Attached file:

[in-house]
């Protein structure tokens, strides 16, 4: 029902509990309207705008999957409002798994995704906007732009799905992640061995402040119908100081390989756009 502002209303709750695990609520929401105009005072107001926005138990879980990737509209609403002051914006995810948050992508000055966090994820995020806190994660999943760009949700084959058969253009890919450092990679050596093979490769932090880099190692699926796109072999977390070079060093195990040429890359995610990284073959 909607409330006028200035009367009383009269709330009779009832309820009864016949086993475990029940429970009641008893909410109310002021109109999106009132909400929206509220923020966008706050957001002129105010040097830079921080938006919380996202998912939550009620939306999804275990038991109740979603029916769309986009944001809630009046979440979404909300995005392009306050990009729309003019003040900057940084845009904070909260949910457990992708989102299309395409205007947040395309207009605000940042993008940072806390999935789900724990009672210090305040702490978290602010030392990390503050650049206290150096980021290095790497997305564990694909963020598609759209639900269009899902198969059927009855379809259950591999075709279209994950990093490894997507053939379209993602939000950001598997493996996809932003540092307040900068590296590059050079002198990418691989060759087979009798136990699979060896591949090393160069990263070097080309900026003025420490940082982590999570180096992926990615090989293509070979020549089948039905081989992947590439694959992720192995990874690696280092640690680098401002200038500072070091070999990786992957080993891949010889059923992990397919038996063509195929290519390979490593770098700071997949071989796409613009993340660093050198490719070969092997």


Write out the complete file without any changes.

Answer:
[in-house]
């Protein structure tokens, strides 16, 4: 029902509990309207705008999957409002798994995704906007732009799905992640061995402040119908100081390989756009 502002209303709750695990609520929401105009005072107001926005138990879980990737509209609403002051914006995810948050992508000055966090994820995020806190994660999943760009949700084959058969253009890919450092990679050596093979490769932090880099190692699926796109072999977390070079060093195990040429890359995610990284073959 909607409330006028200035009367009383009269709330009779009832309820009864016949086993475990029940429970009641008893909410109310002021109109999106009132909400929206509220923020966008706050957001002129105010040097830079921080938006919380996202998912939550009620939306999804275990038991109740979603029916769309986009944001809630009046979440979404909300995005392009306050990009729309003019003040900057940084845009904070909260949910457990992708989102299309395409205007947040395309207009605000940042993008940072806390999935789900724990009672210090305040702490978290602010030392990390503050650049206290150096980021290095790497997305564990694909963020598609759209639900269009899902198969059927009855379809259950591999075709279209994950990093490894997507053939379209993602939000950001598997493996996809932003540092307040900068590296590059050079002198990418691989060759087979009798136990699979060896591949090393160069990263070097080309900026003025420490940082982590999570180096992926990615090989293509070979020549089948039905081989992947590439694959992720192995990874690696280092640690680098401002200038500072070091070999990786992957080993891949010889059923992990397919038996063509195929290519390979490593770098700071997949071989796409613009993340660093050198490719070969092997």